First, they must be covered by the blood of Christ. We have already seen that the "good" works of unbelievers are only relatively good and in fact positively sinful, for whatever is not of faith is sin. The service of believers is offered not as meritorious but as the tokens of gratitude and the fruits of grace. Even they are acceptable, not because (yet) of their own inherent worth or purity, but because they too are covered by the Blood. Because they come from grace, they are accepted for Christ's sake. But it is still HIS righteousness imputed to us, not our own, that saves us.

Second, they have a specific and definite character; they are not just anything we think would be "good." They were "prepared beforehand that we should walk in them." God has definite ideas what they should be. How do we discern them? By remembering their next characteristic:

Third, they must be in accordance with Scripture. Not every impulse of compassion that flows from our own wisdom is necessarily good. Surely it is good to give to the poor; but it is also scriptural that the one who will not work should not eat. We must keep both principles, the whole counsel of God, in mind lest our foolish attempts to do good actually result in evil.

Fourth, they are not one-time occurrences but constitute a lifestyle. The were prepared beforehand "that we should WALK in them." God is no doubt pleased any time we read our bibles . . . pray . . . attend church . . . give . . . witness and proclaim the Gospel . . . show his love. But what he is really looking for is a way of life that makes it natural and habitual to do so. Therefore, the works that are truly good are not coincidental but continuous; they are not random but regular; they are not haphazard but habitual, flowing from a fixed orientation and disposition of the soul.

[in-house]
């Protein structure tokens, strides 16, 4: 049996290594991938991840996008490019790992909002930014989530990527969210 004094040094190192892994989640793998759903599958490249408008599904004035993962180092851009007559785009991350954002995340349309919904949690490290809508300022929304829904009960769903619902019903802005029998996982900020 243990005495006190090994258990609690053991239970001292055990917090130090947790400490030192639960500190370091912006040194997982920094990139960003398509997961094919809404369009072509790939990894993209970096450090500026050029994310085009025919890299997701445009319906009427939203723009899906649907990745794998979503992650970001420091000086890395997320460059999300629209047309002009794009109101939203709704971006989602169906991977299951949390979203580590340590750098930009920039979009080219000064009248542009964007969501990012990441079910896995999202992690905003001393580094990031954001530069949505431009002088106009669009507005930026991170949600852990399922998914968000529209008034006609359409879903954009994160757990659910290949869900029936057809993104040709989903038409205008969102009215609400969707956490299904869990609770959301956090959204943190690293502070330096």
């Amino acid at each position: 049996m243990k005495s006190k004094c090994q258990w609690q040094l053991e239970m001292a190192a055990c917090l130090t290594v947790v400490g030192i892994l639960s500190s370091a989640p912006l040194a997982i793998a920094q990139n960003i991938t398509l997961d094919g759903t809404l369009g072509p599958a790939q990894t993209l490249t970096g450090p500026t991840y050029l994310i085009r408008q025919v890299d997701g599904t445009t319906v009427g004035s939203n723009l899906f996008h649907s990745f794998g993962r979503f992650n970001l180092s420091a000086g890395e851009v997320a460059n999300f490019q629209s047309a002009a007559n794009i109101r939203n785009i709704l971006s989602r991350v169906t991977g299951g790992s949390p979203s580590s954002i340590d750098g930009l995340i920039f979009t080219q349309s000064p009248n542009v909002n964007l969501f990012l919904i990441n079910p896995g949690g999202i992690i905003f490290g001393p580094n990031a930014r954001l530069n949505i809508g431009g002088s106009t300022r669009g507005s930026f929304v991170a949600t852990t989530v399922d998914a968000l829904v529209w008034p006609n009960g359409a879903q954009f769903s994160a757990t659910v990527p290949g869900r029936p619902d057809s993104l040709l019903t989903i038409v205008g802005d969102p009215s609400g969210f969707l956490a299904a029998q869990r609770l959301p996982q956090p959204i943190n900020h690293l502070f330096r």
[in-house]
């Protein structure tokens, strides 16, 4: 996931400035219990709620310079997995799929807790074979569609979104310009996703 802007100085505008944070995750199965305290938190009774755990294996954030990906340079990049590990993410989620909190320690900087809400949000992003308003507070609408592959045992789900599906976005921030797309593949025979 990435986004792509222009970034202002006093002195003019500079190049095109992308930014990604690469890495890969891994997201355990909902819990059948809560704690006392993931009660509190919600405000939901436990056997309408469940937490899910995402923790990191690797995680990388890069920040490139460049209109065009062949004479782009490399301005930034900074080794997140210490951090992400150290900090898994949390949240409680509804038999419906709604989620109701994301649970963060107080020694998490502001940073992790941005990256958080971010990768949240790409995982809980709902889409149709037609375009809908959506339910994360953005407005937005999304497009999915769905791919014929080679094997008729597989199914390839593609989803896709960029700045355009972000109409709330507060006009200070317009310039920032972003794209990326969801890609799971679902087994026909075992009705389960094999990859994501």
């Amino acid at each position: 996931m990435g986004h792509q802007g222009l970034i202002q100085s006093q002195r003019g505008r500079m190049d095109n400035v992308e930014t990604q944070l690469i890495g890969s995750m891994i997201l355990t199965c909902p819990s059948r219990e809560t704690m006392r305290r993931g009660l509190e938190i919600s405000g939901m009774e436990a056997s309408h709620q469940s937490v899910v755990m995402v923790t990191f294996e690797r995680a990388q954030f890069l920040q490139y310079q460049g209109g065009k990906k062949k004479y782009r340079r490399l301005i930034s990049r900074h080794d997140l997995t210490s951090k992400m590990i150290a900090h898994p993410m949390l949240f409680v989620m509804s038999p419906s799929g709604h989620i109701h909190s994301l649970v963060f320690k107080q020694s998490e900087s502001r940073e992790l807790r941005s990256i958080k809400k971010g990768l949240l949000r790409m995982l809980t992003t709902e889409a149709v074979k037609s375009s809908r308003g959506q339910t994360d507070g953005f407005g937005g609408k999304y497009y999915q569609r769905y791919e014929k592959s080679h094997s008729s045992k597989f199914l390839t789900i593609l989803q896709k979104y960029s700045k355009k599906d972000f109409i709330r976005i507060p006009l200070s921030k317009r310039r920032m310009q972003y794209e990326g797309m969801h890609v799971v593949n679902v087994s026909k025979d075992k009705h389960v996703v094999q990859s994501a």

Fifth, truly good works must have as their motive, aim, and effect the glory of God. Jesus himself said, "Let your light so shine before men that they may see your good works and glorify your Father who is in heaven" (Mat. 5:16).

How do we summarize them? The whole counsel of God; Ephesians chapters 4-6; the person of Jesus Christ.


These then are the works which please God, which he considers good: Christlike deeds flowing from Christlike character in response to the grace of God in Christ for the honor and the glory of the name of Jesus Christ. You cannot be saved by performing them, for you cannot begin to perform them until you have been saved. You cannot be saved by performing them, but neither can you be saved without performing them in some degree, for they are the necessary and unavoidable effects of the grace of God. For by grace are ye saved through faith, and that not of yourselves, it is the gift of God, not of works lest any man should boast. For we are his workmanship, created unto Good works in Christ Jesus, that we should walk in them." Let us so believe, and so walk.

Here endeth the lesson. Dr. Donald T. Williams